Many a day it also takes an infusion of philosophy to keep us in it. When life seems so much easier in another place, it takes the ideas of Marx and Thoreau and Merton and Willa Cather and Shakespeare and Elizabeth Bishop and Gaston Bachelard for us to carry on. And for this I am extraordinarily grateful to my Amherst years for giving me these.
My Dad was a veritable Hoover of ideas , just a great quiet curiosity vacuum for information and news and thoughts, and I still own the 40-volume Harvard Classics set my father bought in 1938. I also have his college copy of Readings for a Liberal Education. They sit in my study on the bookshelf he purchased to hold them, a bookshelf that sat in his own farmhouse way back. I also know that in his eyes they are not a rebuke of the choice I made to receive the pearl of great value, bought with all my parents had, and to bring it back to the country and hurl it before bovine; the presence of these texts is neither ironic nor anomalous here in my farmhouse in rural New York. They are, instead, the ultimate integration of all my father held dear. Because I think, really, that this is what he wanted and what he wanted for me: a life of the mind. Not the trappings, not the belief that I deserved more, that the well-educated deserve their 2200%, but rather that the profound and lyrical ideas of the world’s great thinkers are themselves the pearl of great worth.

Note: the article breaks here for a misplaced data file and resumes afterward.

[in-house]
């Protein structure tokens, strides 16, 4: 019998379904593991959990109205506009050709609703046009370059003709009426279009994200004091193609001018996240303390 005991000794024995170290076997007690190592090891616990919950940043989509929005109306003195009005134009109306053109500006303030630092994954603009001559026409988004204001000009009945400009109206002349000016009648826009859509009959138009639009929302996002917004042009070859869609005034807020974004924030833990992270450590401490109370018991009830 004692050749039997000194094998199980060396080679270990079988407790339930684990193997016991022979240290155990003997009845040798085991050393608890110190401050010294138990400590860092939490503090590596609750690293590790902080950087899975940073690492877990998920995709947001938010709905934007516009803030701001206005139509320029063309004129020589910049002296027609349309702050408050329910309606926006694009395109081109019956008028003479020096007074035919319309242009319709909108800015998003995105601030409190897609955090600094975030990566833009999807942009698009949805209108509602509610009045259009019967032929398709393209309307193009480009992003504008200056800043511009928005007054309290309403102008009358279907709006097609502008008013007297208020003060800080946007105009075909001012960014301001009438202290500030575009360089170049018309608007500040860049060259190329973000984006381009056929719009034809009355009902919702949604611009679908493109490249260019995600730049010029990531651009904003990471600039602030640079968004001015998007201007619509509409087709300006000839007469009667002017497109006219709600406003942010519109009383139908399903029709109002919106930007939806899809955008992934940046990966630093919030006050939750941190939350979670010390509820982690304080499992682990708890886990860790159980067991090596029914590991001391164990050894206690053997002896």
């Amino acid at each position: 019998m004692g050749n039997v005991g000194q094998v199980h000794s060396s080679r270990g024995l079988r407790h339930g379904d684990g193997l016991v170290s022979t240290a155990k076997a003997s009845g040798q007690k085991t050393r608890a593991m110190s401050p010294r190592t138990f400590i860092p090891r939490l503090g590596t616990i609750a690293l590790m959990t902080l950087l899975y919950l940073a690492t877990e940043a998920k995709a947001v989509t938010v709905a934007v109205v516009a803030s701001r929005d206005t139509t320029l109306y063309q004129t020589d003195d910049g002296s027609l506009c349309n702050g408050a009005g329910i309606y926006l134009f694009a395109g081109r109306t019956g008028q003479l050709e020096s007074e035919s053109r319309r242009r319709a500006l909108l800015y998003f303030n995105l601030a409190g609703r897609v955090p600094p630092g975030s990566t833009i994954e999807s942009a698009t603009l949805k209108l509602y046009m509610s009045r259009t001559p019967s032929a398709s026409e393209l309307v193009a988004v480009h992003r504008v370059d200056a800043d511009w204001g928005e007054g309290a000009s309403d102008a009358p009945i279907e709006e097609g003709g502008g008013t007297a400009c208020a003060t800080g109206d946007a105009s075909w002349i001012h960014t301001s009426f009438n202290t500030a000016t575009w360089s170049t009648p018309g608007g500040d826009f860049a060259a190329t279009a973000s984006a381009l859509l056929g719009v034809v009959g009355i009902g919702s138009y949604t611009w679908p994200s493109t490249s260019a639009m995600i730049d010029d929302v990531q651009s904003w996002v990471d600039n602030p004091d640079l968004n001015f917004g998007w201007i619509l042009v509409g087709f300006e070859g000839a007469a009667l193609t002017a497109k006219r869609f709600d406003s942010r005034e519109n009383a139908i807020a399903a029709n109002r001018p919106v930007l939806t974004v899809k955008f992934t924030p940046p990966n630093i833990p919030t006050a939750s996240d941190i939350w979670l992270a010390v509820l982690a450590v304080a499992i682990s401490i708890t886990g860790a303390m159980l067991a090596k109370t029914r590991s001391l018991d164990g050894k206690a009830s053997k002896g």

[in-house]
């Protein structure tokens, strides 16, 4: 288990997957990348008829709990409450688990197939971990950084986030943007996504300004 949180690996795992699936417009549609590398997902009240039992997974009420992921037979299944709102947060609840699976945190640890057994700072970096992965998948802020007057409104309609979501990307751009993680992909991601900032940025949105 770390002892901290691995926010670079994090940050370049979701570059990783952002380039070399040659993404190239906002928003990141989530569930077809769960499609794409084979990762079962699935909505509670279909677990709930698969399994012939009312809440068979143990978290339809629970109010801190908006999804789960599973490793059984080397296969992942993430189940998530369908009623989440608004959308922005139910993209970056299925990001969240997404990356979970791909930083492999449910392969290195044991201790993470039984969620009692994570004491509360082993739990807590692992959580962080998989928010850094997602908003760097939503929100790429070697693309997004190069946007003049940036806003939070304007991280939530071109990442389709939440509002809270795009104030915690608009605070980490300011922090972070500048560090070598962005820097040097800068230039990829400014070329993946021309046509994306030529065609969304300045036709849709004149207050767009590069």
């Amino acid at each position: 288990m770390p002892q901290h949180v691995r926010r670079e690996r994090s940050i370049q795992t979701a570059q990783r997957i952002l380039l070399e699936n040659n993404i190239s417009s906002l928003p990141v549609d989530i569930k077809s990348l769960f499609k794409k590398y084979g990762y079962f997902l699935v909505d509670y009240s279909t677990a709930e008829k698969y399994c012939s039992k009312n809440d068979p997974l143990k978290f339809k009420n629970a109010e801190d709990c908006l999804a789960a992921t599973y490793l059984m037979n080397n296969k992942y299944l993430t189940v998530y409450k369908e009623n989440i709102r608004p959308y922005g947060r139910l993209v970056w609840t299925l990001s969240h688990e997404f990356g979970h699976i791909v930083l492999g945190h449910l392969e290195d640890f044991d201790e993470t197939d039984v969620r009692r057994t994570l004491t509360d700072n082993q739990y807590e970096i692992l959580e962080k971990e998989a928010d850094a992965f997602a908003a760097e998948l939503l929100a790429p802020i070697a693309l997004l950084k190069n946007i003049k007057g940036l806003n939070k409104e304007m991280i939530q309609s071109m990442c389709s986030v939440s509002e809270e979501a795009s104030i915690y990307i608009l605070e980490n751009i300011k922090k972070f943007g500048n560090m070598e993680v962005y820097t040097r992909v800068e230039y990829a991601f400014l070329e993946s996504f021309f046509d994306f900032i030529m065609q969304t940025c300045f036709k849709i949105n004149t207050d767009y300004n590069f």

And in that regard I did continue upward; that is the true height to which I have climbed. I have not used my knowledge to hoard more than my due; I use it to provide food to others – many others. My Amherst legacy is in the vast network of connections I am able to see, the literature to which I have been exposed and continue to seek, and the knowledge and analysis skills I pass on to my children.
Several years ago I stopped having that recurring Amherst dream. Perhaps it was turning forty. Perhaps it was hearing tales of the bubble bursting. I guess in middle age I have found peace with the choices I made twenty years ago. My mother has also, and I am sure my father, were he still alive, would affirm that I have attained that dream he had back on his own family’s farm.
I made a choice to grasp the brass ring of knowledge and bring it back down to the humus, the very root of existence, of humanity, and of humility. I can only hope that if we as a country are forced by world-wide inevitabilities to all do the same, that the wisdom we sought in order to attain our great wealth is enough to sustain us even without the financial rewards.
Feel free to join my rant in a comment or rant at me.